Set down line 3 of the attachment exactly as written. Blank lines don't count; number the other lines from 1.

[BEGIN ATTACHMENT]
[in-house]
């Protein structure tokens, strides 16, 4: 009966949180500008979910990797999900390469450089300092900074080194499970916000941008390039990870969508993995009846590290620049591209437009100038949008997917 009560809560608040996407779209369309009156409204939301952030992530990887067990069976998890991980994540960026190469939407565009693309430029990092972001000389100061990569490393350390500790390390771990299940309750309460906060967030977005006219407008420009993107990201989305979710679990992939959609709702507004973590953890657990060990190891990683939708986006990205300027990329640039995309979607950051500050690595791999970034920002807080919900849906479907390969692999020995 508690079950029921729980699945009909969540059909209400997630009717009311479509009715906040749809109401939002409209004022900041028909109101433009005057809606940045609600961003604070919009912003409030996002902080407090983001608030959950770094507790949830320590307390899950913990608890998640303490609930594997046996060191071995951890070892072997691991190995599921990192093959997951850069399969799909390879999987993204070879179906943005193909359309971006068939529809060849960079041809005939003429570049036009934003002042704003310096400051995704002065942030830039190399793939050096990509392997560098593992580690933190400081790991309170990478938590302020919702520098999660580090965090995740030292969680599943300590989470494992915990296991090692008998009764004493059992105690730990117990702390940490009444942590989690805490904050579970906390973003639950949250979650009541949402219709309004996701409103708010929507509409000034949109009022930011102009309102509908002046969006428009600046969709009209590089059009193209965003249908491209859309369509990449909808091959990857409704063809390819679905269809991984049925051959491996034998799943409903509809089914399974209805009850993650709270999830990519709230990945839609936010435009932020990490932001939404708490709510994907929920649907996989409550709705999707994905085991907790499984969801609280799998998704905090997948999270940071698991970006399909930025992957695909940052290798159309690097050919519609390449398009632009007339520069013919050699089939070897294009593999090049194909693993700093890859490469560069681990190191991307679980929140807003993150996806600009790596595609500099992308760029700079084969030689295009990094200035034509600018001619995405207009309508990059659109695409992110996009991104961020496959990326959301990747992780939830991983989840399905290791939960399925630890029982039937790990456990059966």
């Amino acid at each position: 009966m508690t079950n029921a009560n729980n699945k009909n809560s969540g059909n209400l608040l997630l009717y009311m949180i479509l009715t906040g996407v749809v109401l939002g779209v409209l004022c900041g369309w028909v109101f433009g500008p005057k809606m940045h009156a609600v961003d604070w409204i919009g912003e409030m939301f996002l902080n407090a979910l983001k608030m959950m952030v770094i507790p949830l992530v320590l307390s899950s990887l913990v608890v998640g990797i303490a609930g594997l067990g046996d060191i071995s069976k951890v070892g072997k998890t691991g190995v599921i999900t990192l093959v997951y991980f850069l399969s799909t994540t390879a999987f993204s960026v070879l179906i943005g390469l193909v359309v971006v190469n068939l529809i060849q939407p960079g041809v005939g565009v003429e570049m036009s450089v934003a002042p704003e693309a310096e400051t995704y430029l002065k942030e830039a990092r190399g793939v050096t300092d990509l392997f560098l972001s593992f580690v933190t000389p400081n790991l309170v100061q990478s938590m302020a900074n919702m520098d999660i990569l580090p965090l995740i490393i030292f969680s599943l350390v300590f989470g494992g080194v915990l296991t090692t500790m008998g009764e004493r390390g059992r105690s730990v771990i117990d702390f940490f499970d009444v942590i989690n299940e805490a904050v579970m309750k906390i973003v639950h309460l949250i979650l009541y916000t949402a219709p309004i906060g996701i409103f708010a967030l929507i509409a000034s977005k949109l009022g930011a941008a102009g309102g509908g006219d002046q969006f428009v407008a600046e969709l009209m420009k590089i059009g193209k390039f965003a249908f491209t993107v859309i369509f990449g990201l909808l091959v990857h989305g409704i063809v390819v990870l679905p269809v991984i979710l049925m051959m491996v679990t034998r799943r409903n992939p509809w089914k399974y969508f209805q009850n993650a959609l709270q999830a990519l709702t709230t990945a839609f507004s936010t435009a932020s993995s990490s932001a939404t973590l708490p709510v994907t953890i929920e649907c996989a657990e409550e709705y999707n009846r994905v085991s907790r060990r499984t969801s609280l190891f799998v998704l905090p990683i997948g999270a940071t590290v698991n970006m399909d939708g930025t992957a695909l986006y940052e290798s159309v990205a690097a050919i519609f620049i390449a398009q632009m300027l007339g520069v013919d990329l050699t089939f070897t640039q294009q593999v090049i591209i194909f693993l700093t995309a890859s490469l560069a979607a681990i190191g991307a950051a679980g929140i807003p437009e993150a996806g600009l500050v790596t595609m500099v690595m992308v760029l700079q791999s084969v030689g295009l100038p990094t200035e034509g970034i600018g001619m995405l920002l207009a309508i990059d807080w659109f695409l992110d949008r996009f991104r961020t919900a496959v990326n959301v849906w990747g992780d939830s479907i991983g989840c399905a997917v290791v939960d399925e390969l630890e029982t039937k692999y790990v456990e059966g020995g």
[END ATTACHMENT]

């Amino acid at each position: 009966m508690t079950n029921a009560n729980n699945k009909n809560s969540g059909n209400l608040l997630l009717y009311m949180i479509l009715t906040g996407v749809v109401l939002g779209v409209l004022c900041g369309w028909v109101f433009g500008p005057k809606m940045h009156a609600v961003d604070w409204i919009g912003e409030m939301f996002l902080n407090a979910l983001k608030m959950m952030v770094i507790p949830l992530v320590l307390s899950s990887l913990v608890v998640g990797i303490a609930g594997l067990g046996d060191i071995s069976k951890v070892g072997k998890t691991g190995v599921i999900t990192l093959v997951y991980f850069l399969s799909t994540t390879a999987f993204s960026v070879l179906i943005g390469l193909v359309v971006v190469n068939l529809i060849q939407p960079g041809v005939g565009v003429e570049m036009s450089v934003a002042p704003e693309a310096e400051t995704y430029l002065k942030e830039a990092r190399g793939v050096t300092d990509l392997f560098l972001s593992f580690v933190t000389p400081n790991l309170v100061q990478s938590m302020a900074n919702m520098d999660i990569l580090p965090l995740i490393i030292f969680s599943l350390v300590f989470g494992g080194v915990l296991t090692t500790m008998g009764e004493r390390g059992r105690s730990v771990i117990d702390f940490f499970d009444v942590i989690n299940e805490a904050v579970m309750k906390i973003v639950h309460l949250i979650l009541y916000t949402a219709p309004i906060g996701i409103f708010a967030l929507i509409a000034s977005k949109l009022g930011a941008a102009g309102g509908g006219d002046q969006f428009v407008a600046e969709l009209m420009k590089i059009g193209k390039f965003a249908f491209t993107v859309i369509f990449g990201l909808l091959v990857h989305g409704i063809v390819v990870l679905p269809v991984i979710l049925m051959m491996v679990t034998r799943r409903n992939p509809w089914k399974y969508f209805q009850n993650a959609l709270q999830a990519l709702t709230t990945a839609f507004s936010t435009a932020s993995s990490s932001a939404t973590l708490p709510v994907t953890i929920e649907c996989a657990e409550e709705y999707n009846r994905v085991s907790r060990r499984t969801s609280l190891f799998v998704l905090p990683i997948g999270a940071t590290v698991n970006m399909d939708g930025t992957a695909l986006y940052e290798s159309v990205a690097a050919i519609f620049i390449a398009q632009m300027l007339g520069v013919d990329l050699t089939f070897t640039q294009q593999v090049i591209i194909f693993l700093t995309a890859s490469l560069a979607a681990i190191g991307a950051a679980g929140i807003p437009e993150a996806g600009l500050v790596t595609m500099v690595m992308v760029l700079q791999s084969v030689g295009l100038p990094t200035e034509g970034i600018g001619m995405l920002l207009a309508i990059d807080w659109f695409l992110d949008r996009f991104r961020t919900a496959v990326n959301v849906w990747g992780d939830s479907i991983g989840c399905a997917v290791v939960d399925e390969l630890e029982t039937k692999y790990v456990e059966g020995g």